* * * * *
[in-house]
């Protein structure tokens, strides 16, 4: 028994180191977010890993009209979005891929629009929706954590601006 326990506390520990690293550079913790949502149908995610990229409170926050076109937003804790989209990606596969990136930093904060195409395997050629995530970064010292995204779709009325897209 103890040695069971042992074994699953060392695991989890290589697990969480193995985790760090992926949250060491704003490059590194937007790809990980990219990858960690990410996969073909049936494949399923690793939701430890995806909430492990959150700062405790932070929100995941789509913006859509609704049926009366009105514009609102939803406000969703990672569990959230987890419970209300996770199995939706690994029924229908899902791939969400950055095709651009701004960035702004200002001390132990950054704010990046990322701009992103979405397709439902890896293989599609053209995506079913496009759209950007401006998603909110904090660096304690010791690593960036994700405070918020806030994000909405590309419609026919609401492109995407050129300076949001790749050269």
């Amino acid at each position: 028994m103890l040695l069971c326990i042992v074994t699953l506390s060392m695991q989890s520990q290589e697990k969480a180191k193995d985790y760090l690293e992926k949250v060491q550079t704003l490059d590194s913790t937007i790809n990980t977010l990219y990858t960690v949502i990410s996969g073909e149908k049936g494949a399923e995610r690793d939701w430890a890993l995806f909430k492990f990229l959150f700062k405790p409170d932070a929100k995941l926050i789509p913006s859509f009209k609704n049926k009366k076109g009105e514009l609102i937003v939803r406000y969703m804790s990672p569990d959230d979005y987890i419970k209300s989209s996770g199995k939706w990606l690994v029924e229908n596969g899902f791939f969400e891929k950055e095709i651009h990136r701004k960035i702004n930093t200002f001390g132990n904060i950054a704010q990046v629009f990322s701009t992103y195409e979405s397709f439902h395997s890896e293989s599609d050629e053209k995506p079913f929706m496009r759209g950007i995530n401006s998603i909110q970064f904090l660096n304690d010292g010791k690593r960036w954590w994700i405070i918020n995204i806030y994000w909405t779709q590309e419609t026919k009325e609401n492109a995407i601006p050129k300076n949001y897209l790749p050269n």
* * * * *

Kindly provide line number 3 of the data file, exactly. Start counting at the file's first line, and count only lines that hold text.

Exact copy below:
């Amino acid at each position: 028994m103890l040695l069971c326990i042992v074994t699953l506390s060392m695991q989890s520990q290589e697990k969480a180191k193995d985790y760090l690293e992926k949250v060491q550079t704003l490059d590194s913790t937007i790809n990980t977010l990219y990858t960690v949502i990410s996969g073909e149908k049936g494949a399923e995610r690793d939701w430890a890993l995806f909430k492990f990229l959150f700062k405790p409170d932070a929100k995941l926050i789509p913006s859509f009209k609704n049926k009366k076109g009105e514009l609102i937003v939803r406000y969703m804790s990672p569990d959230d979005y987890i419970k209300s989209s996770g199995k939706w990606l690994v029924e229908n596969g899902f791939f969400e891929k950055e095709i651009h990136r701004k960035i702004n930093t200002f001390g132990n904060i950054a704010q990046v629009f990322s701009t992103y195409e979405s397709f439902h395997s890896e293989s599609d050629e053209k995506p079913f929706m496009r759209g950007i995530n401006s998603i909110q970064f904090l660096n304690d010292g010791k690593r960036w954590w994700i405070i918020n995204i806030y994000w909405t779709q590309e419609t026919k009325e609401n492109a995407i601006p050129k300076n949001y897209l790749p050269n």